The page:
ipopt 0.1.0

Rust language bindings for the Ipopt non-linear constrained optimization library.
docs.rs failed to build ipopt-0.1.0
Please check build logs and if you believe this is docs.rs' fault, report into this issue report.

ipopt-rs

This crate provides a safe Rust interface to the Ipopt non-linear optimization library. From the Ipopt webpage:

Ipopt (Interior Point OPTimizer, pronounced eye-pea-Opt) is a software package for large-scale nonlinear optimization. It is designed to find (local) solutions of mathematical optimization problems of the from

``````   min     f(x)
x in R^n

s.t.       g_L <= g(x) <= g_U
x_L <=  x   <= x_U
``````

where `f(x): R^n --> R` is the objective function, and `g(x): R^n --> R^m` are the constraint functions. The vectors `g_L` and `g_U` denote the lower and upper bounds on the constraints, and the vectors `x_L` and `x_U` are the bounds on the variables `x`. The functions `f(x)` and `g(x)` can be nonlinear and nonconvex, but should be twice continuously differentiable. Note that equality constraints can be formulated in the above formulation by setting the corresponding components of `g_L` and `g_U` to the same value.

This crate somewhat simplifies the C-interface exposed by Ipopt. Notably it handles the boilerplate code required to solve simple unconstrained problems.

Examples

Solve a simple unconstrained problem using L-BFGS: minimize `(x - 1)^2 + (y -1)^2`

``````extern crate ipopt;
#[macro_use] extern crate approx; // for floating point equality tests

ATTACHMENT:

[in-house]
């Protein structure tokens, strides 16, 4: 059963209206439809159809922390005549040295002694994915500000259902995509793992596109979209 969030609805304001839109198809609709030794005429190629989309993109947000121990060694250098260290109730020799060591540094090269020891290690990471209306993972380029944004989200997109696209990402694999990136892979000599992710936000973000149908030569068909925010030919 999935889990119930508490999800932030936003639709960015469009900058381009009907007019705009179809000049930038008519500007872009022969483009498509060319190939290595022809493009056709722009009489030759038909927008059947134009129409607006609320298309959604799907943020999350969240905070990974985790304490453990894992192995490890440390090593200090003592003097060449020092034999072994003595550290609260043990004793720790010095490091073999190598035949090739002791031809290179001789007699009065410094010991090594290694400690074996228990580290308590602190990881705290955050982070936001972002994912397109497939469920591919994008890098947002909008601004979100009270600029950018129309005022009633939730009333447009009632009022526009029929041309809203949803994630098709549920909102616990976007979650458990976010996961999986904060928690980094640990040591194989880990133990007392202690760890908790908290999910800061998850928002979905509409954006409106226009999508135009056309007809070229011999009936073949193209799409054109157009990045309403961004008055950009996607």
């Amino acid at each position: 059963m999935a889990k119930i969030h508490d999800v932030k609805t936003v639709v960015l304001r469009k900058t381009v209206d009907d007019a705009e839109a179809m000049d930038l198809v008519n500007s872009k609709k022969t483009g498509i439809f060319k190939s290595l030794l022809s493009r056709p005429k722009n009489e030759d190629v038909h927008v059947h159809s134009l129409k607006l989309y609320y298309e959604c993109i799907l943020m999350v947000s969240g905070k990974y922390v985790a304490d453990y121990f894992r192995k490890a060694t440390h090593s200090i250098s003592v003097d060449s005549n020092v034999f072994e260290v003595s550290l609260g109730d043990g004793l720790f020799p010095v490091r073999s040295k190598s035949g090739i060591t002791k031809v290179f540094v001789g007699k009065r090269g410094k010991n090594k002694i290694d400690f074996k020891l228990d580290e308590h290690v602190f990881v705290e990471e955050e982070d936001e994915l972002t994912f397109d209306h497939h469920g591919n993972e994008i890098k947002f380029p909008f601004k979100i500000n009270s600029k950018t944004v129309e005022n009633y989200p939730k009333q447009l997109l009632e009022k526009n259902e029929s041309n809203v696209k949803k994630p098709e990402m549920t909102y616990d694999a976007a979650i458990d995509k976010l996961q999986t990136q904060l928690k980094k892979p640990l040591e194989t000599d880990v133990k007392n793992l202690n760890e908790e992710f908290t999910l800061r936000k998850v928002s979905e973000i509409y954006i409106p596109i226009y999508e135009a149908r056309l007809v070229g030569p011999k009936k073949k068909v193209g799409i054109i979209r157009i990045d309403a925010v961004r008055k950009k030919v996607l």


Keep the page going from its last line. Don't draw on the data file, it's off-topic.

use ipopt::*;

struct NLP {
}

impl BasicProblem for NLP {
// There are two independent variables: x and y.
fn num_variables(&self) -> usize {
2
}
// The variables are unbounded. Any lower bound lower than -10^9 and upper bound higher
// than 10^9 is treated effectively as infinity. These absolute infinity limits can be
// changed via the `nlp_lower_bound_inf` and `nlp_upper_bound_inf` Ipopt options.
fn bounds(&self) -> (Vec<Number>, Vec<Number>) {
(vec![-1e20; 2], vec![1e20; 2])
}

// Set the initial conditions for the solver.
fn initial_point(&self) -> Vec<Number> {
vec![0.0, 0.0]
}

// The objective to be minimized.
fn objective(&mut self, x: &[Number], obj: &mut Number) -> bool {
*obj = (x - 1.0)*(x - 1.0) + (x - 1.0)*(x - 1.0);
true
}

// Objective gradient is used to find a new search direction to find the critical point.
true
}
}

fn main() {
let nlp = NLP { };
let mut ipopt = Ipopt::new_unconstrained(nlp);

// Set Ipopt specific options here a list of all options is available at
// https://www.coin-or.org/Ipopt/documentation/node40.html
ipopt.set_option("tol", 1e-9); // set error tolerance
ipopt.set_option("print_level", 5); // set the print level (5 is the default)

let (r, obj) = ipopt.solve();

{
let x = ipopt.solution(); // retrieve the solution
assert_eq!(r, ReturnStatus::SolveSucceeded);
assert_relative_eq!(x, 1.0, epsilon = 1e-10);
assert_relative_eq!(x, 1.0, epsilon = 1e-10);
assert_relative_eq!(obj, 0.0, epsilon = 1e-10);
}
}
``````

See the tests for more examples including constrained optimization.